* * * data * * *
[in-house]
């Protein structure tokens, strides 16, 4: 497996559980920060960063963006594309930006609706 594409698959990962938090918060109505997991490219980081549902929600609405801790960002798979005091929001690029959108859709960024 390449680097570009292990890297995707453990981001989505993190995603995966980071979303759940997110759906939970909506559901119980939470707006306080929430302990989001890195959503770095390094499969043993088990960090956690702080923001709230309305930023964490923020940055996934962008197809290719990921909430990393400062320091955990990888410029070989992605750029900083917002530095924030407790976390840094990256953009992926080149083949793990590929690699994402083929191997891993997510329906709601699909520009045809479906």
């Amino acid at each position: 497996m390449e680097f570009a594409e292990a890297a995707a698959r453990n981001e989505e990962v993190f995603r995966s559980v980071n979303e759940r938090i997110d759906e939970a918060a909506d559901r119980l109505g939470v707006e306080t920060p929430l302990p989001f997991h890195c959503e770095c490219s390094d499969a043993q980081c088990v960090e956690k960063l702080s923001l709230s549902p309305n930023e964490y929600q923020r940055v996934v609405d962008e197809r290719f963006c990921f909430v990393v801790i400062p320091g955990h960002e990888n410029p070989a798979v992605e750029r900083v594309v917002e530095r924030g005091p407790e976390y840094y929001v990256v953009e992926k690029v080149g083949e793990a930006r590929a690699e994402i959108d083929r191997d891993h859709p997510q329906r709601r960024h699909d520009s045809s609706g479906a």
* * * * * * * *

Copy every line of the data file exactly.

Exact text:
[in-house]
């Protein structure tokens, strides 16, 4: 497996559980920060960063963006594309930006609706 594409698959990962938090918060109505997991490219980081549902929600609405801790960002798979005091929001690029959108859709960024 390449680097570009292990890297995707453990981001989505993190995603995966980071979303759940997110759906939970909506559901119980939470707006306080929430302990989001890195959503770095390094499969043993088990960090956690702080923001709230309305930023964490923020940055996934962008197809290719990921909430990393400062320091955990990888410029070989992605750029900083917002530095924030407790976390840094990256953009992926080149083949793990590929690699994402083929191997891993997510329906709601699909520009045809479906």
């Amino acid at each position: 497996m390449e680097f570009a594409e292990a890297a995707a698959r453990n981001e989505e990962v993190f995603r995966s559980v980071n979303e759940r938090i997110d759906e939970a918060a909506d559901r119980l109505g939470v707006e306080t920060p929430l302990p989001f997991h890195c959503e770095c490219s390094d499969a043993q980081c088990v960090e956690k960063l702080s923001l709230s549902p309305n930023e964490y929600q923020r940055v996934v609405d962008e197809r290719f963006c990921f909430v990393v801790i400062p320091g955990h960002e990888n410029p070989a798979v992605e750029r900083v594309v917002e530095r924030g005091p407790e976390y840094y929001v990256v953009e992926k690029v080149g083949e793990a930006r590929a690699e994402i959108d083929r191997d891993h859709p997510q329906r709601r960024h699909d520009s045809s609706g479906a």